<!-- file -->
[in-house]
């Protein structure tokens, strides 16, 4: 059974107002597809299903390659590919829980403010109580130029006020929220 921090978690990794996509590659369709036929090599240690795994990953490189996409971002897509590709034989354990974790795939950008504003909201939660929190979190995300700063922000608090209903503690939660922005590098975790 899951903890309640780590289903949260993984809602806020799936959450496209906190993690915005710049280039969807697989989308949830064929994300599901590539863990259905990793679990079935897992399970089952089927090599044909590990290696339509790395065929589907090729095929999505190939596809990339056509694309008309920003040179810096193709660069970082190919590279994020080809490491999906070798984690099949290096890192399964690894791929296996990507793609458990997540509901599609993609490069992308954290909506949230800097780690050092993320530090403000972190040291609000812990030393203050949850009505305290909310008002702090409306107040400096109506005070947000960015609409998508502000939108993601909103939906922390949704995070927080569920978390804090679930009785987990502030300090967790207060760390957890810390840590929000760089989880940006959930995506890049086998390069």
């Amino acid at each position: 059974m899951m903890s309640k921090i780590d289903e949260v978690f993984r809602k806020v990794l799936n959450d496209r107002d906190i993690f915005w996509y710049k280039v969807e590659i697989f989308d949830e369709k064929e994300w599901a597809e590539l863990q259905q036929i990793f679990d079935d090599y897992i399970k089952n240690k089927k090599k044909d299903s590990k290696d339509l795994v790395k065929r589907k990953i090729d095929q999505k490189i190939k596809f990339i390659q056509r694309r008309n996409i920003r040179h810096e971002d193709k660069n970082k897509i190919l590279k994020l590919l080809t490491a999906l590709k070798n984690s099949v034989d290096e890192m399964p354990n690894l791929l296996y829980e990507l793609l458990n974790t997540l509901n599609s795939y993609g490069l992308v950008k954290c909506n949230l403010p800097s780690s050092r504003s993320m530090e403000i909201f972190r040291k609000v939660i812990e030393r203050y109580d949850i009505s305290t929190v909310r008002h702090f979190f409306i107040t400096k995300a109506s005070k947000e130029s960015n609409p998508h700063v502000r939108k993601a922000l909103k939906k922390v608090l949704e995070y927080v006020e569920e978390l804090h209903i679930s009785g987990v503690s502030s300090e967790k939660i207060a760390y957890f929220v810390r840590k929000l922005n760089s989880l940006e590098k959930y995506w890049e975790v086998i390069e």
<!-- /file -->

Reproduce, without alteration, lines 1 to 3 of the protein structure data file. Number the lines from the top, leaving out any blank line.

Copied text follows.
[in-house]
């Protein structure tokens, strides 16, 4: 059974107002597809299903390659590919829980403010109580130029006020929220 921090978690990794996509590659369709036929090599240690795994990953490189996409971002897509590709034989354990974790795939950008504003909201939660929190979190995300700063922000608090209903503690939660922005590098975790 899951903890309640780590289903949260993984809602806020799936959450496209906190993690915005710049280039969807697989989308949830064929994300599901590539863990259905990793679990079935897992399970089952089927090599044909590990290696339509790395065929589907090729095929999505190939596809990339056509694309008309920003040179810096193709660069970082190919590279994020080809490491999906070798984690099949290096890192399964690894791929296996990507793609458990997540509901599609993609490069992308954290909506949230800097780690050092993320530090403000972190040291609000812990030393203050949850009505305290909310008002702090409306107040400096109506005070947000960015609409998508502000939108993601909103939906922390949704995070927080569920978390804090679930009785987990502030300090967790207060760390957890810390840590929000760089989880940006959930995506890049086998390069």
């Amino acid at each position: 059974m899951m903890s309640k921090i780590d289903e949260v978690f993984r809602k806020v990794l799936n959450d496209r107002d906190i993690f915005w996509y710049k280039v969807e590659i697989f989308d949830e369709k064929e994300w599901a597809e590539l863990q259905q036929i990793f679990d079935d090599y897992i399970k089952n240690k089927k090599k044909d299903s590990k290696d339509l795994v790395k065929r589907k990953i090729d095929q999505k490189i190939k596809f990339i390659q056509r694309r008309n996409i920003r040179h810096e971002d193709k660069n970082k897509i190919l590279k994020l590919l080809t490491a999906l590709k070798n984690s099949v034989d290096e890192m399964p354990n690894l791929l296996y829980e990507l793609l458990n974790t997540l509901n599609s795939y993609g490069l992308v950008k954290c909506n949230l403010p800097s780690s050092r504003s993320m530090e403000i909201f972190r040291k609000v939660i812990e030393r203050y109580d949850i009505s305290t929190v909310r008002h702090f979190f409306i107040t400096k995300a109506s005070k947000e130029s960015n609409p998508h700063v502000r939108k993601a922000l909103k939906k922390v608090l949704e995070y927080v006020e569920e978390l804090h209903i679930s009785g987990v503690s502030s300090e967790k939660i207060a760390y957890f929220v810390r840590k929000l922005n760089s989880l940006e590098k959930y995506w890049e975790v086998i390069e």